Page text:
News·7 min read

Brexit referendum: Why it happened and what's next

brexit bus
Mar 25, 2019

The Story

Welcome to the UK and EU’s messy breakup.

The Background

In the 1950s, Europe was trying to avoid a repeat of WWII. So a handful of countries decided to build closer economic and political ties in order to maintain peace and economic stability in the region. Meet, the European Economic Community. It started going by “EU” in the ‘90s and now has 28 member countries. The UK joined the squad in the ‘70s.

Does this squad wear pink on Wednesdays?

Uhh, no. But EU nations are part of a single market – making it easier for them to buy and sell goods with each other by getting rid of customs duties. They also have each other’s backs when it comes to security issues, like coordinating on international arrests. And EU citizens can travel freely around the bloc without dealing with visas.

So what’s the problem?

In recent years, there was a growing push for the UK to break things off with the EU. One reason: immigration. After the Soviet Union fell apart in the early ‘90s, a bunch of Eastern European countries joined the EU. People there started moving to the UK and other wealthy EU countries. That’s meant more competition in the UK for lower-paying jobs – something a lot of working-class UK citizens resented.

Ok, so...

In 2013, then-PM David Cameron was annoyed about pressure from within his party and beyond to split from the EU. Cameron wanted to unite his party and undermine support for a growing pro-Brexit party. So he promised that if he was re-elected PM in 2015, he would call a referendum and let the British people answer the question of Brexit once and for all.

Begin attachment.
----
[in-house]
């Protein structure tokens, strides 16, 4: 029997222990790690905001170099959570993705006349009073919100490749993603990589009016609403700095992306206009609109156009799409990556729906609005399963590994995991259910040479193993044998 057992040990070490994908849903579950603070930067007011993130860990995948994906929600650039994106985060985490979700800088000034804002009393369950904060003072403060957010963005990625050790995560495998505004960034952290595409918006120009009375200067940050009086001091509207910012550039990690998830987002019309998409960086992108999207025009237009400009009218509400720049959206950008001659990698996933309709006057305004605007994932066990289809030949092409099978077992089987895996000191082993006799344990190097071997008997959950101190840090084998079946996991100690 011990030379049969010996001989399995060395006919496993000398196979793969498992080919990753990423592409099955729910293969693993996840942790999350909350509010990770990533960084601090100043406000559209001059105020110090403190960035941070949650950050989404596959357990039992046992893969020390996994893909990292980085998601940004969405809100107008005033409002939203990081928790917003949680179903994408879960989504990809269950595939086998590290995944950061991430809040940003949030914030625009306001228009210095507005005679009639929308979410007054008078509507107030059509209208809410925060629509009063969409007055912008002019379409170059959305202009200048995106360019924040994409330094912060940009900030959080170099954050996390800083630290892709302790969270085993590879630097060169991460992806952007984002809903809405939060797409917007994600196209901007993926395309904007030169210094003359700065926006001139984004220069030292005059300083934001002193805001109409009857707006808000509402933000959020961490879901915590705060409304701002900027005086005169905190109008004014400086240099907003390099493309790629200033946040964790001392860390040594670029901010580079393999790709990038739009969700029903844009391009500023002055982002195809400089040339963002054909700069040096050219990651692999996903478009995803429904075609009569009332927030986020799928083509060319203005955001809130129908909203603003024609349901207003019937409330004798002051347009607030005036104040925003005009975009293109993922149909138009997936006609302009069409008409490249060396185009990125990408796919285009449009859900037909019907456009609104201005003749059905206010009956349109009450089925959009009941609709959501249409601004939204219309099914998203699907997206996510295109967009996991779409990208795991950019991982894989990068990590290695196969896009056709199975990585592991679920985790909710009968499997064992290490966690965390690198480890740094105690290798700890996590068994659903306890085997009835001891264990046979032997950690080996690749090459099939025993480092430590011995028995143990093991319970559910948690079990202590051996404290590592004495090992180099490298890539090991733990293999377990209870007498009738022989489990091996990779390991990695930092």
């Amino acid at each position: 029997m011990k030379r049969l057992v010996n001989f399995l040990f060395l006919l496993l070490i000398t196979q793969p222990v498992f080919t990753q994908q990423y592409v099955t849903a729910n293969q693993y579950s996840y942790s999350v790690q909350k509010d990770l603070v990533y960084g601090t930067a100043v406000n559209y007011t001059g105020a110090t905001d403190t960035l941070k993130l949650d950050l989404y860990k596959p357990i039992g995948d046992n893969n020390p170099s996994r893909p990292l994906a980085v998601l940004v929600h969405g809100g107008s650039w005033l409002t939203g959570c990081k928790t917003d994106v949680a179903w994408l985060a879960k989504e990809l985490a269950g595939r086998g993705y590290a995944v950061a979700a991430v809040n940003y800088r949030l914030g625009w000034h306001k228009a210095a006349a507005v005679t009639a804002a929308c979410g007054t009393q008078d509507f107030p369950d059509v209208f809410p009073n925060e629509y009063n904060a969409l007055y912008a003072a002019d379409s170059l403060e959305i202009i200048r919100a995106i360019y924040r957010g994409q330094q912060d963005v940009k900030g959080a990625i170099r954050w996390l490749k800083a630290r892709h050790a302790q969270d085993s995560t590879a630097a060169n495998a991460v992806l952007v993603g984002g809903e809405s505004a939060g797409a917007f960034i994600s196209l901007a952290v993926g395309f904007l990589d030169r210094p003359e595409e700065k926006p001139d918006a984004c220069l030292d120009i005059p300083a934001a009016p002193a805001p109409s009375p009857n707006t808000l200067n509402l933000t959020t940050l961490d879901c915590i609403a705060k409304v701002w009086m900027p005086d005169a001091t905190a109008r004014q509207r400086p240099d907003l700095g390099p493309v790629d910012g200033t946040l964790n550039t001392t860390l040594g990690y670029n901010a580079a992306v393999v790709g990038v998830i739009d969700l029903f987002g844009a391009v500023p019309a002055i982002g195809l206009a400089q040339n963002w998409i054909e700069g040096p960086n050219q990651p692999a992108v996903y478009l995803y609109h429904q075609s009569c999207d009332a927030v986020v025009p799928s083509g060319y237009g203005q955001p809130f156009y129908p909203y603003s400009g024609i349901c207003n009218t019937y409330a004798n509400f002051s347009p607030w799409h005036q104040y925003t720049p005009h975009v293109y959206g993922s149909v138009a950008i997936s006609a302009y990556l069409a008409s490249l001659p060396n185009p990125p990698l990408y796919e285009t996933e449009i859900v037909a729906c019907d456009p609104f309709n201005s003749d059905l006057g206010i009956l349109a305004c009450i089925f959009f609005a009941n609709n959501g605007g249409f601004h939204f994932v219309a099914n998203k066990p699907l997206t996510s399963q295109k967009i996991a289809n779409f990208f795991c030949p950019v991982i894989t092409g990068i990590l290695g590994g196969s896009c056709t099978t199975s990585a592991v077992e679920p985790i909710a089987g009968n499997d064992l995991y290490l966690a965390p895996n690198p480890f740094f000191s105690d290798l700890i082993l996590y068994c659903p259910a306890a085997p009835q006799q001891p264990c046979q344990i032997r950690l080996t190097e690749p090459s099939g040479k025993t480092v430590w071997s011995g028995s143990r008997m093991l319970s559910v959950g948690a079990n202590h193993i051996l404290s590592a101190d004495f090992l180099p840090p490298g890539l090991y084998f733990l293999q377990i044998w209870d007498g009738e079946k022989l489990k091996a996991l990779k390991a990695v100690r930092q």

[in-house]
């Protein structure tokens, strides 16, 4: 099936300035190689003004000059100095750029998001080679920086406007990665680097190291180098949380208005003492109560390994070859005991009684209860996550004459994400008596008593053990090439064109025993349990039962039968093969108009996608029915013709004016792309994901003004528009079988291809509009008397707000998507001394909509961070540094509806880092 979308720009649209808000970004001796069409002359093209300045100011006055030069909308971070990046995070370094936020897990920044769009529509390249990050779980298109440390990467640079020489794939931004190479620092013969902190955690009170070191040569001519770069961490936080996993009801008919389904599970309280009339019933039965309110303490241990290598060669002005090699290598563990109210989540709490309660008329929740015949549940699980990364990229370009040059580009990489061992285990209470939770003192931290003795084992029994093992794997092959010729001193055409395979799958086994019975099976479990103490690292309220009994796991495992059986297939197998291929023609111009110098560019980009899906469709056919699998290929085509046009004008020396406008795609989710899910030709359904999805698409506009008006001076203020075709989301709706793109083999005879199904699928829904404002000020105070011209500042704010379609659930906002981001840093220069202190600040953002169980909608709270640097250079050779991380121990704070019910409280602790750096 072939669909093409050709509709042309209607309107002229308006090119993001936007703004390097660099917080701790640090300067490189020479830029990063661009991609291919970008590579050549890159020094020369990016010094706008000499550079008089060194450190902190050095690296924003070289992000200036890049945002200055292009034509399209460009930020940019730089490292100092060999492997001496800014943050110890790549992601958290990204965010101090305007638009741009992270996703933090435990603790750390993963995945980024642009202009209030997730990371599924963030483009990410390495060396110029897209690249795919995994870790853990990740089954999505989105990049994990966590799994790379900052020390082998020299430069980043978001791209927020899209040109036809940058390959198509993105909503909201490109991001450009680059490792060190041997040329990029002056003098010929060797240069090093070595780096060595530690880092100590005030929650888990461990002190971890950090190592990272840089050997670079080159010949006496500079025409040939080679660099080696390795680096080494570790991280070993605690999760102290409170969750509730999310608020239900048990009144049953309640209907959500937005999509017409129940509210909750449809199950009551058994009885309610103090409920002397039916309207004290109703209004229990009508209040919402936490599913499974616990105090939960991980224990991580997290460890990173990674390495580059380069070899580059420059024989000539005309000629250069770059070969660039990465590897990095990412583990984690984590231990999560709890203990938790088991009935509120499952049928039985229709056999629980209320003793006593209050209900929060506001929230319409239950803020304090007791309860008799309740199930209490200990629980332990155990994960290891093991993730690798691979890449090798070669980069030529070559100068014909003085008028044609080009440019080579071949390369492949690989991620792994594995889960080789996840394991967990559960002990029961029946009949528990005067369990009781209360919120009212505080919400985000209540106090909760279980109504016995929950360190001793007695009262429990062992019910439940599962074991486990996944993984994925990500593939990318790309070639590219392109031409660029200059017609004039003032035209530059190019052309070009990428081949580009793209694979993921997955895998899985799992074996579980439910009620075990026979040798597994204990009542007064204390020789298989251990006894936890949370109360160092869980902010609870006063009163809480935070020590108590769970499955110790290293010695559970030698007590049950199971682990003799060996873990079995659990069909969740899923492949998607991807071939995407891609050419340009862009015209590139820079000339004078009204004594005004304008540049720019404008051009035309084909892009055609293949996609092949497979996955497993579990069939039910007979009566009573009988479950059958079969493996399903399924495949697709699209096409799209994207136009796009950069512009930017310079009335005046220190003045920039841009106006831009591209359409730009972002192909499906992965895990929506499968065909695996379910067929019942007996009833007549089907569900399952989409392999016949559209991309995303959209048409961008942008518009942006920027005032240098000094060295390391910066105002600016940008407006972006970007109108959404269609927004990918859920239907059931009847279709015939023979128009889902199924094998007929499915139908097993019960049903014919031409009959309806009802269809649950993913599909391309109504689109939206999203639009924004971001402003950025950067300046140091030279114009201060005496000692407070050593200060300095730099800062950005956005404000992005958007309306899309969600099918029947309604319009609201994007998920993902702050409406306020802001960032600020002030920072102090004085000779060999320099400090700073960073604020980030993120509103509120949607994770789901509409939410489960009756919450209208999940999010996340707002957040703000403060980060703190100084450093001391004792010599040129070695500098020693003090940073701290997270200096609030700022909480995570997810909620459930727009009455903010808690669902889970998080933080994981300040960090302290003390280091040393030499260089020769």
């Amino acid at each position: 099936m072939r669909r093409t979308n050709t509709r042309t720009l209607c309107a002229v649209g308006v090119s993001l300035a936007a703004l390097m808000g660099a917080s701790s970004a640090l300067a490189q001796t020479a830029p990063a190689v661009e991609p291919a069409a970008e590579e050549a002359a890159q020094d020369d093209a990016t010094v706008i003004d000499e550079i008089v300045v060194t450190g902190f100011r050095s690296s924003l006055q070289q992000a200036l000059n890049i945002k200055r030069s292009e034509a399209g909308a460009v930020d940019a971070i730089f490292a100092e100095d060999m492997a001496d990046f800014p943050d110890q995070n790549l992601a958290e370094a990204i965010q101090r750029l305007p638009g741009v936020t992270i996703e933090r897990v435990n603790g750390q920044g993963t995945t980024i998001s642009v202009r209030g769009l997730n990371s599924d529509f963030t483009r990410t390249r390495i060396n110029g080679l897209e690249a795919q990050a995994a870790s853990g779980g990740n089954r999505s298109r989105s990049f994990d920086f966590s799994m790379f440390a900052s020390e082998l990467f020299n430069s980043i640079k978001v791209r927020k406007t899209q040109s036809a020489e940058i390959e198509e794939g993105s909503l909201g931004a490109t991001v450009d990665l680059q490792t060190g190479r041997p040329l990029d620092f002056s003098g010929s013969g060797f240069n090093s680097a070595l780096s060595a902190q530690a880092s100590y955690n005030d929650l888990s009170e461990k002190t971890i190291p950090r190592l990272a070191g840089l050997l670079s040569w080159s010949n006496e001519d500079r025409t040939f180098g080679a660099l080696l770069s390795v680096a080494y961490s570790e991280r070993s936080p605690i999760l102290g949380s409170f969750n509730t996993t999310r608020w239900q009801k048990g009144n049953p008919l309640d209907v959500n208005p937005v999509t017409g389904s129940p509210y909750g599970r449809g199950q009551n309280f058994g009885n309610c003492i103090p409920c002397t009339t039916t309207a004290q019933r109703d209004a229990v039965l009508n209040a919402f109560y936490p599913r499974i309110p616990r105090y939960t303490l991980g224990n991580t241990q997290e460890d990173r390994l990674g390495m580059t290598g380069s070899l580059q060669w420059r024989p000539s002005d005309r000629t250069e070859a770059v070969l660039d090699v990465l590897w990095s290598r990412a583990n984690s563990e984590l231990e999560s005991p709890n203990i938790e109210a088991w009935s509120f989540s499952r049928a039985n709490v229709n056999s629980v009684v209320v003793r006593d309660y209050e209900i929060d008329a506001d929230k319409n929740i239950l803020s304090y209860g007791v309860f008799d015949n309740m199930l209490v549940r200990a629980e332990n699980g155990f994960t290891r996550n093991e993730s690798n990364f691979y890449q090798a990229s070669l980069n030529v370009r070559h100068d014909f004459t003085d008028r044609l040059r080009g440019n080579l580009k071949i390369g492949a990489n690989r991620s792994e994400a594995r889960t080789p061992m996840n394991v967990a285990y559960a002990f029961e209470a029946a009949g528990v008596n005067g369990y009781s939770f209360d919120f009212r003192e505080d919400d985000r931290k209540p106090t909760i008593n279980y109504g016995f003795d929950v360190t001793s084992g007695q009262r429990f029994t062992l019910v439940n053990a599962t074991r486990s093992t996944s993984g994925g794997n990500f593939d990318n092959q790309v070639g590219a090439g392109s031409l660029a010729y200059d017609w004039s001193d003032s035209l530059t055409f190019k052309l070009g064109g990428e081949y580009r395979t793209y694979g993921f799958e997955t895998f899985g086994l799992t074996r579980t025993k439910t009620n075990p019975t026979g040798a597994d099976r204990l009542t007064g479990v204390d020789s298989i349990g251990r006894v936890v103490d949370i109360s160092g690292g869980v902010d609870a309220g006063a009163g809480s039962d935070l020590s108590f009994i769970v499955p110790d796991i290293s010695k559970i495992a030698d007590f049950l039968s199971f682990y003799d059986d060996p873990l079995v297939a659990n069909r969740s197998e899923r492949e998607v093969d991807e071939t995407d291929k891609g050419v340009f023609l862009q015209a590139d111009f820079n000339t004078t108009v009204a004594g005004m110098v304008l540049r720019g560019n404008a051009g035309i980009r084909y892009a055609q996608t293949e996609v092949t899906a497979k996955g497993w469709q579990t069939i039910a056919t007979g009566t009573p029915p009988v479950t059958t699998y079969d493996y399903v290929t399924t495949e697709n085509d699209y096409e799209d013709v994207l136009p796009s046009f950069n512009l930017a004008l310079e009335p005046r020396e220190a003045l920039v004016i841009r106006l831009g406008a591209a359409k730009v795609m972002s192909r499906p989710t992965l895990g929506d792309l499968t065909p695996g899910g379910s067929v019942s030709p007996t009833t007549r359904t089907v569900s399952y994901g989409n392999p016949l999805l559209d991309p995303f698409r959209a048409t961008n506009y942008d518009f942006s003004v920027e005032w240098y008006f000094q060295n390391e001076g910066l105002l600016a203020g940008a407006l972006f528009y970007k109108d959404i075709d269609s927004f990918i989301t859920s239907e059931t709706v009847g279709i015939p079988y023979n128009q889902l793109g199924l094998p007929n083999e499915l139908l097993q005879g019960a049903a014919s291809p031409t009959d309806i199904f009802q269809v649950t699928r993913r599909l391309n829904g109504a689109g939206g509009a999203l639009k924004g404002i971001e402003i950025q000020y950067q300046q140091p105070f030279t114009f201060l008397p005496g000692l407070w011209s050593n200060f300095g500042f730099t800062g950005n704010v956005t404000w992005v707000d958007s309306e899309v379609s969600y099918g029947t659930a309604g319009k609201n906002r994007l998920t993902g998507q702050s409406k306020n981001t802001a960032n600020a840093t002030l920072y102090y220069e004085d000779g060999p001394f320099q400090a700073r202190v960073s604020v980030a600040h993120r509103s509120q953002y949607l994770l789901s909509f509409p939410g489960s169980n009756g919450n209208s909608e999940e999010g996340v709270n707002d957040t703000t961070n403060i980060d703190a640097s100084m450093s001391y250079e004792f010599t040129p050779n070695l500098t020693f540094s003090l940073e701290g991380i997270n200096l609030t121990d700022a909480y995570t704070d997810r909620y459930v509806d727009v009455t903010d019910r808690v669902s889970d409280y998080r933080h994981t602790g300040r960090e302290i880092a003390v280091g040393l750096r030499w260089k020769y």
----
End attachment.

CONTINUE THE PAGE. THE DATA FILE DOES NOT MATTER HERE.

How’d it go?

Not how he expected. In 2016, 52% voted to leave versus 48% who voted to stay. Cue jaws dropping. Even though some Brits talked a big game, few thought the country would vote to give up on the benefits of EU membership. But there was a lot at play in 2016 that many think factored into the UK’s decision to leave.

Tell me.

Europe was dealing with the worst migrant and refugee crisis in decades. Millions of people were fleeing places like Syria to escape war, terrorism, and poverty. Some Brexiters weren't on board with the EU's decision to take in some of these refugees, which they saw as a threat to security and the economy.

Got it. So what’s happening now?

After the Brexit vote, Cameron resigned, and PM Theresa May took over to deal with the fallout. May’s been in charge of hammering out an exit strategy with the EU – and trying to get UK lawmakers to sign off on it before Brexit kicks in. It’s been...a challenge.

The Big Issue

One key holdup is Northern Ireland. That’s the part of the UK that shares a border with Ireland (part of the EU). For decades, there was sectarian violence there – especially around the border. Checkpoints created a lot of tension between two groups: mainly Catholics who wanted Northern Ireland to reunite with the Catholic-majority Ireland. And mainly Protestant loyalists who wanted Northern Ireland to remain part of the UK. We Skimm’d the history of the violence in Skimm This – our daily podcast. Bottom line: pretty much everyone wants to avoid setting up checkpoints again for goods moving between the EU and the UK.

What do they want then?

Good question. Here are the UK’s current options:

May’s’s a kind of half-Brexit half-not. It keeps the UK tied to the EU’s trade rules until they figure out what to do about Northern Ireland. Lawmakers rejected it...three times. Even though May said she would step down if lawmakers approve her plan. Now, no one knows WTF will happen. Problem, because if lawmakers can't agree on a deal, it could trigger a…